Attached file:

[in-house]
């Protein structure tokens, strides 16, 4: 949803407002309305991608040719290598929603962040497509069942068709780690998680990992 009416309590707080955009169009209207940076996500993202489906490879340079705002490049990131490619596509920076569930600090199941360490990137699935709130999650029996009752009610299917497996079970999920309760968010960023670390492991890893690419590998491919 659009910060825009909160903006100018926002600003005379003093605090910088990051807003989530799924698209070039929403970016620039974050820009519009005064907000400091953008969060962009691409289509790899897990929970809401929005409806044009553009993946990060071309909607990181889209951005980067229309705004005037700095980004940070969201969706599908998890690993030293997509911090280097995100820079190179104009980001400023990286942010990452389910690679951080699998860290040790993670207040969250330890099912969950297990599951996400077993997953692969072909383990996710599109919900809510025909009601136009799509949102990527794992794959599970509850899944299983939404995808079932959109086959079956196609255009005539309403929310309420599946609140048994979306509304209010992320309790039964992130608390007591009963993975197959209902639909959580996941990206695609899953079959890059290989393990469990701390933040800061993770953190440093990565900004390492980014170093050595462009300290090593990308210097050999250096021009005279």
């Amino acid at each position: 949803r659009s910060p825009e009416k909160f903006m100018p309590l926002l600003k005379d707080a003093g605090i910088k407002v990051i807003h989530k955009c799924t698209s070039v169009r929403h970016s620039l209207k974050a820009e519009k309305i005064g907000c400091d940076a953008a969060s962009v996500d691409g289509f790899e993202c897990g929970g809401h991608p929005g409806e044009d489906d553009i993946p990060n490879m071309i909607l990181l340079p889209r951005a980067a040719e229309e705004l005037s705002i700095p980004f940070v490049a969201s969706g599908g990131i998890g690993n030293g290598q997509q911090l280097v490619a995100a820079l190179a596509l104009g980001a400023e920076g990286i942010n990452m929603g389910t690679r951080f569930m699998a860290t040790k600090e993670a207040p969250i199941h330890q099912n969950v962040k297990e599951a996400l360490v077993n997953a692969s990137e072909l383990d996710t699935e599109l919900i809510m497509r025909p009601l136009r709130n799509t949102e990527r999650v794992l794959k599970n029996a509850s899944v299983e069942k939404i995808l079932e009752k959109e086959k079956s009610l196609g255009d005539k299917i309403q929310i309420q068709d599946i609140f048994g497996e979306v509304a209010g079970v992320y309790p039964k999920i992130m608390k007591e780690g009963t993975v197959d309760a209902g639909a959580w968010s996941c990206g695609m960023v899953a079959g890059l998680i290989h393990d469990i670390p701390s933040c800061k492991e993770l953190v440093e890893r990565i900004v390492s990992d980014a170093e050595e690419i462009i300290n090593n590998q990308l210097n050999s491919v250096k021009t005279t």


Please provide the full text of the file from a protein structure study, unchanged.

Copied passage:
[in-house]
């Protein structure tokens, strides 16, 4: 949803407002309305991608040719290598929603962040497509069942068709780690998680990992 009416309590707080955009169009209207940076996500993202489906490879340079705002490049990131490619596509920076569930600090199941360490990137699935709130999650029996009752009610299917497996079970999920309760968010960023670390492991890893690419590998491919 659009910060825009909160903006100018926002600003005379003093605090910088990051807003989530799924698209070039929403970016620039974050820009519009005064907000400091953008969060962009691409289509790899897990929970809401929005409806044009553009993946990060071309909607990181889209951005980067229309705004005037700095980004940070969201969706599908998890690993030293997509911090280097995100820079190179104009980001400023990286942010990452389910690679951080699998860290040790993670207040969250330890099912969950297990599951996400077993997953692969072909383990996710599109919900809510025909009601136009799509949102990527794992794959599970509850899944299983939404995808079932959109086959079956196609255009005539309403929310309420599946609140048994979306509304209010992320309790039964992130608390007591009963993975197959209902639909959580996941990206695609899953079959890059290989393990469990701390933040800061993770953190440093990565900004390492980014170093050595462009300290090593990308210097050999250096021009005279």
């Amino acid at each position: 949803r659009s910060p825009e009416k909160f903006m100018p309590l926002l600003k005379d707080a003093g605090i910088k407002v990051i807003h989530k955009c799924t698209s070039v169009r929403h970016s620039l209207k974050a820009e519009k309305i005064g907000c400091d940076a953008a969060s962009v996500d691409g289509f790899e993202c897990g929970g809401h991608p929005g409806e044009d489906d553009i993946p990060n490879m071309i909607l990181l340079p889209r951005a980067a040719e229309e705004l005037s705002i700095p980004f940070v490049a969201s969706g599908g990131i998890g690993n030293g290598q997509q911090l280097v490619a995100a820079l190179a596509l104009g980001a400023e920076g990286i942010n990452m929603g389910t690679r951080f569930m699998a860290t040790k600090e993670a207040p969250i199941h330890q099912n969950v962040k297990e599951a996400l360490v077993n997953a692969s990137e072909l383990d996710t699935e599109l919900i809510m497509r025909p009601l136009r709130n799509t949102e990527r999650v794992l794959k599970n029996a509850s899944v299983e069942k939404i995808l079932e009752k959109e086959k079956s009610l196609g255009d005539k299917i309403q929310i309420q068709d599946i609140f048994g497996e979306v509304a209010g079970v992320y309790p039964k999920i992130m608390k007591e780690g009963t993975v197959d309760a209902g639909a959580w968010s996941c990206g695609m960023v899953a079959g890059l998680i290989h393990d469990i670390p701390s933040c800061k492991e993770l953190v440093e890893r990565i900004v390492s990992d980014a170093e050595e690419i462009i300290n090593n590998q990308l210097n050999s491919v250096k021009t005279t």